For Co(30):
sorted mainlist [1, 11, 13, 17, 19, 23, 25, 27, 28, 29]
sum of mainlist 193
primes [3, 5, 7, 11, 13, 17, 19, 23, 29]

this is correct too

But for Co(100):
sorted mainlist [1, 11, 13, 17, 19, 23, 25, 29, 31, 37, 41, 43, 47, 53, 59, 61, 67, 71, 73, 79, 81, 83, 89, 97, 98]
sum of mainlist 1248
primes [3, 5, 7, 11, 13, 17, 19, 23, 29, 31, 37, 41, 43, 47, 53, 59, 61, 67, 71, 73, 79, 83, 89, 97]

this is incorrect

iironiic 10-23-2011 04:38 PM

Re: THE project euler thread
 
Should 99 be in your sorted mainlist for Co(100)?

I'm thinking about an approach right now, but I haven't come up with anything yet.

Reincarnate 10-23-2011 04:42 PM

Re: THE project euler thread
 
Quote:

Originally Posted by iironiic (Post 3555968)
Should 99 be in your sorted mainlist for Co(100)?

I'm thinking about an approach right now, but I haven't come up with anything yet.


sorted mainlist [1, 7, 11, 13, 16, 17, 19, 23, 25, 27, 29]
sum of mainlist 188
primes [2, 3, 5, 7, 11, 13, 17, 19, 23, 29]

This is what I get for Co(30) without that optimization and going for power-raising alone. Obviously I need to toss 28 into this beast, but in doing so I must remove 7 and 16.

EDIT: What I do now, in general is create the "naive prime-raised" solution and then add numbers to the solution and remove all coprime elements, then check to see if that sum is better than what I had before. If so, update solution. If not, kept what I had before and try a new number.


Reincarnate 10-23-2011 05:36 PM

Re: THE project euler thread
 
Hm somehow it's one off, wtf


sorted mainlist [1, 17, 29, 31, 37, 41, 43, 47, 53, 59, 61, 67, 71, 73, 79, 83, 89, 91, 92, 95, 97, 99]
sum of mainlist 1355
primes [2, 3, 5, 7, 11, 13, 17, 19, 23, 29, 31, 37, 41, 43, 47, 53, 59, 61, 67, 71, 73, 79, 83, 89, 97]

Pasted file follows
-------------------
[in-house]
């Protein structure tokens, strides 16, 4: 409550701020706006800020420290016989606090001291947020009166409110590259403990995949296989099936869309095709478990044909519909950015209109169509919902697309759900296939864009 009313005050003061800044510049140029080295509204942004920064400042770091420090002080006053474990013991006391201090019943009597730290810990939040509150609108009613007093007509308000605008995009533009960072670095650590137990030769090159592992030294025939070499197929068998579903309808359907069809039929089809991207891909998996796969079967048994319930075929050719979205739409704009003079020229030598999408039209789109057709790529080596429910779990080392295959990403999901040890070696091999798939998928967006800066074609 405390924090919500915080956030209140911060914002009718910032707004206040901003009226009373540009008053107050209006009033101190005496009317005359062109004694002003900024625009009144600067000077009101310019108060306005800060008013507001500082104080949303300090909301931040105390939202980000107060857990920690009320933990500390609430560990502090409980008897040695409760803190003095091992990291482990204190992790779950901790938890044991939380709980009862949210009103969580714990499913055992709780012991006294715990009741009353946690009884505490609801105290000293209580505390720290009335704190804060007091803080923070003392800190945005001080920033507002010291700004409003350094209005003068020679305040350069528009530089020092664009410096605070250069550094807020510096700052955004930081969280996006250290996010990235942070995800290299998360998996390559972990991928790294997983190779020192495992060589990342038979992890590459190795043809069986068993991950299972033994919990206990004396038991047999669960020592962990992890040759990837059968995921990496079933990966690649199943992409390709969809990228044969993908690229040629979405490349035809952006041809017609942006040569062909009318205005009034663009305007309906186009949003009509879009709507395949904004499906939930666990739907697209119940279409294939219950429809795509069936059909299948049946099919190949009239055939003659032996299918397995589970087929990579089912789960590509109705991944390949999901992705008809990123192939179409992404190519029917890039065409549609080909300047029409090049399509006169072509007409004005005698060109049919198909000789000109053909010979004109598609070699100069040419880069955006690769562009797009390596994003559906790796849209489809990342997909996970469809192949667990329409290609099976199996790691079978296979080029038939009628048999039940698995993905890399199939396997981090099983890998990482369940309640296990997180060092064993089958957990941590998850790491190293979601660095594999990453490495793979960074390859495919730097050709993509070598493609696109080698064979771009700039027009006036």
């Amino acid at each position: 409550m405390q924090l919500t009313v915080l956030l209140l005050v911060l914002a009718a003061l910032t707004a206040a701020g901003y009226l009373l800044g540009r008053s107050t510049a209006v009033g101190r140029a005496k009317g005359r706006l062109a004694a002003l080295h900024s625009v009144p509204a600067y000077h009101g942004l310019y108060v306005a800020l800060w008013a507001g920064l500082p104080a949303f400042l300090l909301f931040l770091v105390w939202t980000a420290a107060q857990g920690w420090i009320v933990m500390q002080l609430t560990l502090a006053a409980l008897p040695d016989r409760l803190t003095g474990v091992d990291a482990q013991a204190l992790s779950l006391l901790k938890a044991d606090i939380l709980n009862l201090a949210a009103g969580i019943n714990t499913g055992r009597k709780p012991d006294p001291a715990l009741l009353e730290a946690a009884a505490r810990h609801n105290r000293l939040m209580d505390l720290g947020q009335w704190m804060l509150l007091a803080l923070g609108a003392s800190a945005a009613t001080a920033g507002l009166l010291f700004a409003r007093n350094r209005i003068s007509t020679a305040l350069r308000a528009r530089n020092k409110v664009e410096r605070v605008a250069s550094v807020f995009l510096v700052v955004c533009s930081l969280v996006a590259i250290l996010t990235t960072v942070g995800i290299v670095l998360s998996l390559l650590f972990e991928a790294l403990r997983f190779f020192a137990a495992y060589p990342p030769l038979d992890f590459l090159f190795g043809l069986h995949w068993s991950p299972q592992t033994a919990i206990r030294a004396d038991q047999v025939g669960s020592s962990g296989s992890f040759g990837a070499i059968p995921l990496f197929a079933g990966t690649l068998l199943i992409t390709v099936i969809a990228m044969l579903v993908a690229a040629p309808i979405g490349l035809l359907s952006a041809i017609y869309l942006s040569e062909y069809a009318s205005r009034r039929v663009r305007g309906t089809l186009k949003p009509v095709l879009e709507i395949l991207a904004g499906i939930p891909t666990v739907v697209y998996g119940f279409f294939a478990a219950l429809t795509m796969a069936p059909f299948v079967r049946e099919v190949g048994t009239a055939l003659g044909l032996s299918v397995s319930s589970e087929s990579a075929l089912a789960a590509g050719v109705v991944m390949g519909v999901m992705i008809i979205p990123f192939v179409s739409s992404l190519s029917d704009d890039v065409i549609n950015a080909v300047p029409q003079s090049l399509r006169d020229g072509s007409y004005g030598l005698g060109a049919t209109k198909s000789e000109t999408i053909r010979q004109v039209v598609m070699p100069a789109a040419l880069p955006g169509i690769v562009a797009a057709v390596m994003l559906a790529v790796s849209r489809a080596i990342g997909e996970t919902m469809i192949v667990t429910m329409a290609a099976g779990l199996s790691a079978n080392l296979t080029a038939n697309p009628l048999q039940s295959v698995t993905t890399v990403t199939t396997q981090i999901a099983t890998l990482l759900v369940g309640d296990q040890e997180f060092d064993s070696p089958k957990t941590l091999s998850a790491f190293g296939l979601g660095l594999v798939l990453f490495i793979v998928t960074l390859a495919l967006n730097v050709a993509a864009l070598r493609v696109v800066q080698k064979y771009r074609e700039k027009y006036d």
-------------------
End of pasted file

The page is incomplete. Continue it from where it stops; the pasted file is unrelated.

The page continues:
LongGone 10-23-2011 05:51 PM

Re: THE project euler thread
 
Quote:

Originally Posted by stargroup100 (Post 3555927)
Problem 355:

However, it is possible that a term has the form (p^a)(q^b), where p and q are primes, if (p^a)(q^b) > p^c + q^d. (where a,b,c,d are the highest possible powers such that each term is less than n)

Could this be extended to cover cases of (p^a)(q^b)(r^c) > p^d + q^e + r^f etc. ? I can't think of an example though. The huge annoyance here is that the list of numbers are exhaustive, everytime you form a set of p,q there could be another set which may use them more efficiently instead (pointing out the obvious though)

stargroup100 10-23-2011 05:56 PM

Re: THE project euler thread
 
I have a conjecture that a term of the form (p^a)(q^b)(r^c) is never found in a maximal sum subset, but I'm not sure if I can prove it. If this is true it would at least make the problem significantly easier. I forgot to mention this earlier.

Reincarnate 10-23-2011 06:00 PM

Re: THE project euler thread
 
can anyone find the problem in my earlier list? should equal 1356, not 1355 (according to the problem description)